Patients receiving a combination of ligation and embolization were excluded from analysis because they had more complicated management and their hospital outcomes are not reflective of a specific procedure. Hospital and patient demographic data were evaluated. The method of comorbidity extraction using inpatient data sets has been described and validated previously.8 The incidence of serious procedural complications, including stroke and blindness, were assessed by searching secondary diagnoses codes for 39.74, 436, 997.02, and 369.00 (stroke), and 369.60, 369.67, and 950.09 (blindness).
Data were analyzed using commercial software (SPSS, version 17; IBM Corp). To obtain national estimates, discharge weights were applied. All statistical comparisons were performed between the nasal packing, embolization, and surgical ligation groups. Only descriptive statistics are provided for the group of patients whose treatment was managed conservatively because of a presumed difference in epistaxis severity between the treatment and nontreatment groups. Study variables were compared using χ2 tests, Fisher exact tests, and independent-samples 2-tailed t tests. Two-tailed probabilities less than .05 were considered significant.
To account for hospital- and patient-level variation in outcome measures, multivariate models were used to compare interventions for epistaxis. This allows comparison while adjusting for confounding variables included in the NIS data set. The analysis was adjusted for the following patient-specific factors: age, sex, race, number of chronic conditions, number of diagnoses, number of procedures, annual patient income (<$39 000, $39 000-$47 999, and ≥$48 000), and payer (Medicare, Medicaid, private insurance, self-pay, or no charge). The analysis was also adjusted for hospital-level factors including: region (Northeast, Midwest, South, and West), teaching status, hospital bed-size (small, medium, and large), hospital location (rural or urban), and ownership of hospital (public, private nonprofit, private for profit). Generalized linear models were used to analyze the outcome measures. Estimated marginal means were used to make inferences on the continuous variables including the length of stay and cost. The effect ratio was expressed as the quotient of the estimated marginal mean for embolization or ligation over the estimated marginal mean for cases treated with packing. Bonferroni multiple comparisons were used to compare interventions. The binary outcomes—mortality stroke, and blindness—were analyzed in binary logistic regression. Odds ratios and their 95% CIs are reported.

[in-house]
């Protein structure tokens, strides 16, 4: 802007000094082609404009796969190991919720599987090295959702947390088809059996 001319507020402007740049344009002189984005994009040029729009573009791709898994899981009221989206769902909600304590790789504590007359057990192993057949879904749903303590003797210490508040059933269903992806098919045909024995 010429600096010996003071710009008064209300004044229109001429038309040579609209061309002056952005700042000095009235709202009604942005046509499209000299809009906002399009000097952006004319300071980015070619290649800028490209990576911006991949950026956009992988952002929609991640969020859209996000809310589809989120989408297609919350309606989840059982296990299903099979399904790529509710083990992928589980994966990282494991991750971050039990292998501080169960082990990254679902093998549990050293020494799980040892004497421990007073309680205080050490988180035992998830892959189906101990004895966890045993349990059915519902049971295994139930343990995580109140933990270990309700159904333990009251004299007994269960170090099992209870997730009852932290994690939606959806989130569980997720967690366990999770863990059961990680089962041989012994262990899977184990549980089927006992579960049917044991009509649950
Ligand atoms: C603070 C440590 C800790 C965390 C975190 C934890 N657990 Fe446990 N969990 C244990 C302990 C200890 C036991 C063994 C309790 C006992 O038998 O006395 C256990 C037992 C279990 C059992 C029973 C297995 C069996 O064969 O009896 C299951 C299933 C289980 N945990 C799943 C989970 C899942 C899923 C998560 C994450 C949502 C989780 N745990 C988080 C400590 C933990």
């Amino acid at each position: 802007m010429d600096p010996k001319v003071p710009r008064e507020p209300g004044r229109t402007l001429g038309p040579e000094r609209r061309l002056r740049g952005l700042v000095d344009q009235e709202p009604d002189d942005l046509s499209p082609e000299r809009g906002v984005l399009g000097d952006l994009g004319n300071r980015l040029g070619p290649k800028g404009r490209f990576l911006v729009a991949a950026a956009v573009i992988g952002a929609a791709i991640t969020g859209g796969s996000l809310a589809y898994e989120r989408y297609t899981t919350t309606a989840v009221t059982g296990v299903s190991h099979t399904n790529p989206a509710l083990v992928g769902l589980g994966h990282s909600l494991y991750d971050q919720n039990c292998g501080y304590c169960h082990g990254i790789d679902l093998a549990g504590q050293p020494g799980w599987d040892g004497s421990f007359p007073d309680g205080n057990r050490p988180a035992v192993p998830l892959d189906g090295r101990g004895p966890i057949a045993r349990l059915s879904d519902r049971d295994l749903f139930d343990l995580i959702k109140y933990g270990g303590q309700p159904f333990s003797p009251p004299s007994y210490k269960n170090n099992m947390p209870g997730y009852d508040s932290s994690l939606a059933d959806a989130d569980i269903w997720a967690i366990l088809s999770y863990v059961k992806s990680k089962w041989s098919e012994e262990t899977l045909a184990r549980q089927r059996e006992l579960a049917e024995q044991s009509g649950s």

The national incidence of patients admitted with a diagnosis of primary epistaxis from 2008 to 2010 was 57 039 cases. Of these, 116 patients underwent both surgical ligation and embolization procedures and, as such, were excluded from analysis. Subjects with a primary admission diagnosis of epistaxis had a mean age of 64.7 years, and a sex distribution of 47.6% female and 53.4% male. Patient and hospital demographics by intervention modality are presented in Table 1. Of note, the sex distribution was consistent across treatment groups with the exception of a disproportionately large number of men (64.0%) undergoing embolization. The embolization group also had fewer comorbidities and higher median income. An increased incidence of multiple comorbid conditions was found in patients admitted with epistaxis. Comorbidities are reported in Table 2.